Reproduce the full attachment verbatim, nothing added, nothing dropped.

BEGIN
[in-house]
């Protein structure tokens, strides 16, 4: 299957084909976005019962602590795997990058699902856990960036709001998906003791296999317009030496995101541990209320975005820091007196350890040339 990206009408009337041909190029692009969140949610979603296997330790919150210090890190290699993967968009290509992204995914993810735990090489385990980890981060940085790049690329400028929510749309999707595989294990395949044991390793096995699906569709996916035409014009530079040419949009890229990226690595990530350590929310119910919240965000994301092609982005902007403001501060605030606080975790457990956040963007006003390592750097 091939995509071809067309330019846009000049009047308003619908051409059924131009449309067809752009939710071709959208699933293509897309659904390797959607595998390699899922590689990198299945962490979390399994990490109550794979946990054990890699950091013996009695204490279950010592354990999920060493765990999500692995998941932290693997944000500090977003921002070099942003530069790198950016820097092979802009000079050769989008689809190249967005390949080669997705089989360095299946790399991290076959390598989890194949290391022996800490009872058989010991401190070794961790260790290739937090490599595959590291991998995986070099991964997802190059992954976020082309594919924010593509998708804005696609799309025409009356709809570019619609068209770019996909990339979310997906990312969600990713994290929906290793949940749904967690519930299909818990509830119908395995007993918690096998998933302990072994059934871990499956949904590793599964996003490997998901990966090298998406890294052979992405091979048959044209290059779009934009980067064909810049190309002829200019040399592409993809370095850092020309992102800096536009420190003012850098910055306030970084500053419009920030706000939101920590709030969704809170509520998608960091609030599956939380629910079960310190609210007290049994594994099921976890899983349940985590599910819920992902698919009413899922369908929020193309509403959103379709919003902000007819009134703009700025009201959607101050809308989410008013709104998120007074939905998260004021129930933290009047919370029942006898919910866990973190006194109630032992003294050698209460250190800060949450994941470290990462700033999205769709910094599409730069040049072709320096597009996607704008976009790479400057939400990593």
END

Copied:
[in-house]
């Protein structure tokens, strides 16, 4: 299957084909976005019962602590795997990058699902856990960036709001998906003791296999317009030496995101541990209320975005820091007196350890040339 990206009408009337041909190029692009969140949610979603296997330790919150210090890190290699993967968009290509992204995914993810735990090489385990980890981060940085790049690329400028929510749309999707595989294990395949044991390793096995699906569709996916035409014009530079040419949009890229990226690595990530350590929310119910919240965000994301092609982005902007403001501060605030606080975790457990956040963007006003390592750097 091939995509071809067309330019846009000049009047308003619908051409059924131009449309067809752009939710071709959208699933293509897309659904390797959607595998390699899922590689990198299945962490979390399994990490109550794979946990054990890699950091013996009695204490279950010592354990999920060493765990999500692995998941932290693997944000500090977003921002070099942003530069790198950016820097092979802009000079050769989008689809190249967005390949080669997705089989360095299946790399991290076959390598989890194949290391022996800490009872058989010991401190070794961790260790290739937090490599595959590291991998995986070099991964997802190059992954976020082309594919924010593509998708804005696609799309025409009356709809570019619609068209770019996909990339979310997906990312969600990713994290929906290793949940749904967690519930299909818990509830119908395995007993918690096998998933302990072994059934871990499956949904590793599964996003490997998901990966090298998406890294052979992405091979048959044209290059779009934009980067064909810049190309002829200019040399592409993809370095850092020309992102800096536009420190003012850098910055306030970084500053419009920030706000939101920590709030969704809170509520998608960091609030599956939380629910079960310190609210007290049994594994099921976890899983349940985590599910819920992902698919009413899922369908929020193309509403959103379709919003902000007819009134703009700025009201959607101050809308989410008013709104998120007074939905998260004021129930933290009047919370029942006898919910866990973190006194109630032992003294050698209460250190800060949450994941470290990462700033999205769709910094599409730069040049072709320096597009996607704008976009790479400057939400990593």